1. NLEX Traffic Advisory: Introduction
Those of you who are either planning to go out of Metro Manila or coming into the metro during Undas, you might already be familiar with what you’re getting into on expressways like the North Luzon Expressway (NLEX).
There’s the longer than usual lines on tollbooth plazas, and slower travel times on the highway itself due to the increased number of vehicles. Heck, expect even the lines at the stores and comfortable rooms along the NLEX to be longer.
Even with no holidays around, vehicular traffic along NLEX is noticeably increasing; you'll feel this especially during the morning rush and the mad homeward scramble at night.
NLEX: The gateway to the North
For those who’re not used to it, especially the first-timers who’re planning to do the trip by driving, then this article is for you. We’ll be presenting an overview of the Traffic in NLEX, its current state, how it has fared during past Undas seasons, estimated travel times, and where you can find real-time traffic updates.
We’ll also give you some tips to keep you alert when driving on long stretches.
2. Traffic in NLEX: Current Situation
Back in 2018, the Metro Pacific Tollways Corporation or MPTC, the company managing NLEX and other expressways leading to and from Metro Manila, had a lot of preparations for All Saints’ Day.
They launched programs such as “Safe Trip Mo Sagot Ko” which provided assistance to motorists, apart from several expansion and enhancement projects to address the increased traffic volume.
This year, MPTC is once again preparing for expected traffic rise during the Undas weekend. The Balintawak toll plaza will be fully operational with all 24 booths activated. The tellers will also be issuing pre-encoded tickets for smoother, faster transactions.
The company will also be deploying more teams to respond to emergencies. There will also be more patrols, and the lane management teams will be on full alert.
On regular days, the usual congested parts will be those leading up to the Balintawak toll plaza and the Mindanao exit. According to the Waze traffic monitoring map and the official NLEX Twitter account, heavy traffic is noticeable in these areas every morning from 5 am to 7 am, and again from 6 pm to 8 pm.
Here's traffic update in Nlex Balintawak on a particularly bad night
Traffic buildup also happens on the part heading towards the C3 exits due to large cargo trucks plying that route. They stay on the rightmost lane though, so at least one lane still remains passable most of the time.
In other areas, traffic situation in NLEX is less felt, such as the portion after the Balintawak toll plaza, San Fernando, and the NLEX viaduct.
3. NLEX Traffic Advisory
Daily Peak and Off-peak Times
Based on the NLEX Twitter page, the peak times of NLEX starts at around 5 am until 8 am, and then again from 5:40 pm to 8 pm. Those times can also vary, so take note of the real-time traffic updates down below.
Estimated Travel Times (Times May Vary)
These times were taken at 9:49 am using Waze, and therefore might not be accurate. Expect these travel times to increase, especially during peak hours.
- Mitsubishi Motors Service EDSA (Near Balintawak Interchange) to Balintawak Toll Barrier – 10 minutes (3 km.)
- Balintawak Toll Barrier to Petron E1, Lias, Marilao – 10 minutes (10.8 km)
- Mitsubishi Motors Service EDSA (Near Balintawak Interchange) to Petron E1, Lias, Marilao – 20 minutes (13.7 km.)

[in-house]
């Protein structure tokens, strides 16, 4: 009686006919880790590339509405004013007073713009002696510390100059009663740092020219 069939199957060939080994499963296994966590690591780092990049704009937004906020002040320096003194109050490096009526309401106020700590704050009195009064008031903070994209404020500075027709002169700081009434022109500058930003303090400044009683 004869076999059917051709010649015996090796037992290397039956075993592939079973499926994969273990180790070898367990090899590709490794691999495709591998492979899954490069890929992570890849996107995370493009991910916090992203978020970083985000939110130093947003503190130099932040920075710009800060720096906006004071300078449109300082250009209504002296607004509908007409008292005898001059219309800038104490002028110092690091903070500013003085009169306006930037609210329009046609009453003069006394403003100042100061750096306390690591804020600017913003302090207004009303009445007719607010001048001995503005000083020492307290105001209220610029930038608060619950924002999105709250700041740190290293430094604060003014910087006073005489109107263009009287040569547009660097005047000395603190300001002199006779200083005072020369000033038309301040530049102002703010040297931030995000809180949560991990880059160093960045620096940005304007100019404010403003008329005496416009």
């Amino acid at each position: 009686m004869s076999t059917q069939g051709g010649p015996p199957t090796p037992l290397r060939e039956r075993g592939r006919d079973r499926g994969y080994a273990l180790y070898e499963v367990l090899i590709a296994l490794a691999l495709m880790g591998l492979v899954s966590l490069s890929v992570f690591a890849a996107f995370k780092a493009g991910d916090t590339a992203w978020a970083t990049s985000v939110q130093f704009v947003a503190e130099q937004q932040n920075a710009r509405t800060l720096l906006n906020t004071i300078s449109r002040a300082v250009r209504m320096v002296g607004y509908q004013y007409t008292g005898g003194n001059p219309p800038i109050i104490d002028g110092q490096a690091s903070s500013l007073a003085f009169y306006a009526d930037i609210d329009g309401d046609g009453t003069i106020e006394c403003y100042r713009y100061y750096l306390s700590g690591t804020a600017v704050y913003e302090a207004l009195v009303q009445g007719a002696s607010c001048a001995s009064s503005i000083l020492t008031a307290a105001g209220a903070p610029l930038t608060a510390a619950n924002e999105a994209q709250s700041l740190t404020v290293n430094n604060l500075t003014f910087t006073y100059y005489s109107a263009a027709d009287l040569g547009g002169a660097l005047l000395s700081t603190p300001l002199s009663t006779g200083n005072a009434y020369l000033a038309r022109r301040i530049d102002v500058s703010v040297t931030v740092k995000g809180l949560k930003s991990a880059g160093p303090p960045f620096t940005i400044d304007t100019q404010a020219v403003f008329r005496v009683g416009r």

- Mitsubishi Motors Service EDSA (near Balintawak Interchange) to Sta. Ines Toll Booth – 1 hour and 4 minutes (79.5 km.)
- Mitsubishi Motors Service EDSA to Lakeshore Petron NLEX, Mexico, Pampanga – 54 minutes (62.7 km.)
NLEX Live Traffic Updates
As of today, the Interaksyon traffic monitoring page for NLEX is not yet up. If you still want to check it out, you can check out here: mmdatraffic.interaksyon.com/nlex/line-view-nlex.php.
For the real-time NLEX traffic update today, you can instead go to the NLEX Corporation’s Twitter Page.
NLEX traffic update on Nov, 5th 2019 [Source: NLEX Corporation’s Twitter Page]
4. Traffic Rules on NLEX
Aside from the Land Transportation and Traffic Code of the Philippines, there are also other laws that NLEX users need to be aware of.
NLEX Toll Fee
As of October 31, 2019, here are the toll rates.
Toll-fee NLEX- SCTEX class 1 [Click here for HD image - Source: http://trb.gov.ph]
Toll-fee NLEX- SCTEX class 2 [Click here for HD image - Source: http://trb.gov.ph]
Toll-fee NLEX- SCTEX class 3 [Click here for HD image - Source: http://trb.gov.ph]
>>> Click here for the complete guide on toll fees applied for popular expressways in the Philippines in 2019.
Motor Vehicle User’s Charge Law
This law ensures the proper maintenance of both provincial and national roads, by imposing a charge on those using motor vehicles. Under the law, overloaded trucks, trailers or other vehicles that exceed their allowable gross weight are slapped with penalties. Axle loads should not go beyond 13.5 metric tons or 13,500 kilograms.
Seatbelt Use Act
Also known as Republic Act No. 8750, the Seatbelt Use Act requires drivers and front passengers of motor vehicles to fasten their seatbelts while the vehicle is in motion. This particular law is strictly enforced along the length of NLEX for your own safety.
Crashes involving vehicles traveling at high speeds have a higher fatality rate, especially if occupants are not wearing their seatbelts.
NLEX is strictly monitored by enforcers, so be aware
Limited Access Facility Act
Here are some special rules that apply to NLEX and other Philippine expressways:
- A minimum of 60 kph and a maximum of 100 kph must be maintained except in areas where other speed limits are specified.